Weekly Flight Review - The Daily Inspection

Before conducting this weeks flight review lesson, ensure you read article number 1 for this week, on Daily and Pre-Flight Inspections

The daily inspection becomes a routiene part of every pilots daily operation, however this simple task often leads to complacency where we look over the aircraft with an expectation as to what we will find - This expectation bias may just result in us missing something that has the potential to lead to disaster! 

This week we want pilots to really take some time to conduct a thorough daily inspection on their aircraft - Looking for something like your life depends on it, because it does! 

The steps for this week are simple but should be conducted slowly and thoroughly:

  1. Refer to your aircraft pilots operating handbook (POH) for the requirements of a daily inspection
    Review these requirements to ensure that you are conducting your daily inspection as per the manual every day. Different aircraft have different daily requirements, some of which include the removal of engine cowls during every daily inspection.
  2. Review the maintenance schedule
    Is your aircraft maintenance up to date? Has it had an annual or 100 hourly inspection within the last 100 hours or 12 months (whichever occurred first)? Are service bulletins up to date? Have your altimeter, airspeed indicator and transponder been calibrated within the past 24 months? Are all other routiene maintenance requirements complete?
  3. Review additional aircraft and pilot requirements
    Is your aircraft registration up to date? Is your flying membership up to date? Have you completed a BFR within the past two years? Do you need to supply a copy of a medical certificate to RAAus? Remember it is the responsibility of the pilot in command to review these requirements prior to every flight!
  4. Remove your engine cowls for a thorough inspection
    Remove the engine cowls and complete a full review of the engine compartment, looking for any signs of wear and tear, leaking hoses, loose wiring, cracks in the exhaust or holes in the firewall (see article on carbon monoxide), hose clamps, and any signs of hoses/cables rubbing against something they shouldn't.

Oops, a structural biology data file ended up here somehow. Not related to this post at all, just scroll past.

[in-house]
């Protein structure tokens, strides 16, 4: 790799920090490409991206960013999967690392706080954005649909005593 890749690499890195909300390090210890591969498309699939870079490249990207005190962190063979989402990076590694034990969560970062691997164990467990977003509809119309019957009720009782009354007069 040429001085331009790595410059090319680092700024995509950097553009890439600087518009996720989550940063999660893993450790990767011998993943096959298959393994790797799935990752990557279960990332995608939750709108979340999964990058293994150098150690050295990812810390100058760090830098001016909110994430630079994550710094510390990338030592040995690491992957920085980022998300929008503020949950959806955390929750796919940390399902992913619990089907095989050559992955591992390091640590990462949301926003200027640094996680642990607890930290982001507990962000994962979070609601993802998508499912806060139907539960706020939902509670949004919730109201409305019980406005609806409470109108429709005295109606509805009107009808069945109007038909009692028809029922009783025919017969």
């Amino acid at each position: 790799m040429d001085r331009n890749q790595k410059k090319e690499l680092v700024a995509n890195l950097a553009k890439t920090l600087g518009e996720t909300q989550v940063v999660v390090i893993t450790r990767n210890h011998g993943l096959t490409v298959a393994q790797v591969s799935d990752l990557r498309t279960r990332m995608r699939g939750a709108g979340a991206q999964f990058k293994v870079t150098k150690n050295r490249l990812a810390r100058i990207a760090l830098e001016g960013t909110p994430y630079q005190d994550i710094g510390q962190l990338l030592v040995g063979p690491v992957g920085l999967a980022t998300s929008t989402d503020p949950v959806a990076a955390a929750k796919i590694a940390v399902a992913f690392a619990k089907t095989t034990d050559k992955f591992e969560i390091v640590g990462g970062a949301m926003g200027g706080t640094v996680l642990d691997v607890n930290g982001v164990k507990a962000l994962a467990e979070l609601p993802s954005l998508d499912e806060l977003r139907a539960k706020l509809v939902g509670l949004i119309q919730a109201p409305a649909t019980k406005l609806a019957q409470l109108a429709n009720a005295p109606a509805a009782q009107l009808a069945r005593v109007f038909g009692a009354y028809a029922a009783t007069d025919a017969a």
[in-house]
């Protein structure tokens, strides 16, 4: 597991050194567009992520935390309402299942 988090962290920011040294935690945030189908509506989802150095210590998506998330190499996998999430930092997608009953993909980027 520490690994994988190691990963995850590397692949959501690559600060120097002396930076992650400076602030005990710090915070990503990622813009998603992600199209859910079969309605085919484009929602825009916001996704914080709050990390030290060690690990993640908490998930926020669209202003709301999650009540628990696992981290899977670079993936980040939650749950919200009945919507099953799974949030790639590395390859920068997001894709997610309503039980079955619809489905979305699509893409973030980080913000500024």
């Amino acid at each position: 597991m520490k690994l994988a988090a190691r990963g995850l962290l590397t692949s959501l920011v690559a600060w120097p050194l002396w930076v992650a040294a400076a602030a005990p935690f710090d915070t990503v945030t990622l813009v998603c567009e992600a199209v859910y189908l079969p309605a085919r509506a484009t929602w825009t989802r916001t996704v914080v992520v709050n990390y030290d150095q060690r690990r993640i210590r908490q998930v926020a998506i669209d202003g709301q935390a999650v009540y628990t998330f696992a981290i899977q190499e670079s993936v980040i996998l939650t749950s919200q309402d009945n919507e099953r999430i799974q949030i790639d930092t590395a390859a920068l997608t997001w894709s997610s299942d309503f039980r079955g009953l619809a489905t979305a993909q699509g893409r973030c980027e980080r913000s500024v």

5. Complete a full daily inspection
    Spend much more time than normal conducting an extremely thorough daily inspection of your aircraft with the expectation of finding something wrong, not with the expectation of finding everything correct! 
  6. Carefully review the undercarriage
    RAAus aircraft are lightweight aircraft which use lightweight materials. Because of this, undercarriage failure/collapse is a very common occurrence type reported to RAAus. Pilots should pay particular attention for undercarriage wear and any signs of cracking or fatigue. This also relates to reviewing brake and tyre condition.
  7. Check flight control cables
    Control connections and cables are one of the most important parts of your aircraft. If failure occurs to a flight control cable or connection in flight this is likely to result in a fatal accident. Check for any signs of cable wear wherever possible and ensure that connections are secure. One way to check for broken strands in a control cable is to run a rag down the cable. Any broken strands will likely catch on the rag indicating wear. 
  8. Do not rely soley on maintenance schedules
    Although routiene maintenance should detect any major cause for concern in aircraft condition, pilots should not have the expectation that because maintenance has been conducted that there is nothing to identify. At the end of the day, we are all human, and humans make mistakes. Often occurrences are reported due to incorrect maintenance having recently been conducted, so particular attention should be paid to conducting a thorough daily inspection following maintenance.
  9. Record your daily inspection
    It is a mandatory requirement that the daily inspection is recorded for every aircraft prior to flight. Conducting the daily inspection alone is not enough, this must be recorded as part of the aircraft documentation requirements.
  10. Ensure the POH is located within the aircraft
    It is a legal requirement for the pilot operating handbook (POH) to be located within the aircraft during each and every flight. Ensure that this manual is carried within your aircraft for compliance. Some aircraft may not be overly practical for the carriage of the POH, such as trikes or open-cockpit aircraft, however there are often solutions supplied by the manufacturer for the safe carriage of these documents in flight, such as specific storage bags.
  11. Check your emergency beacon
    The daily inspection is the perfect time to check your emergency beacon - Ensure that the battery has not expired and that this has been registered within the preceeding two years. Refer to the instructions for your device and complete a test to ensure the device is operating. Check that this is a compliant 406MHz PLB and if this is not a GPS device, consider purchasing a new PLB to ensure your best chance of being found in an emergency!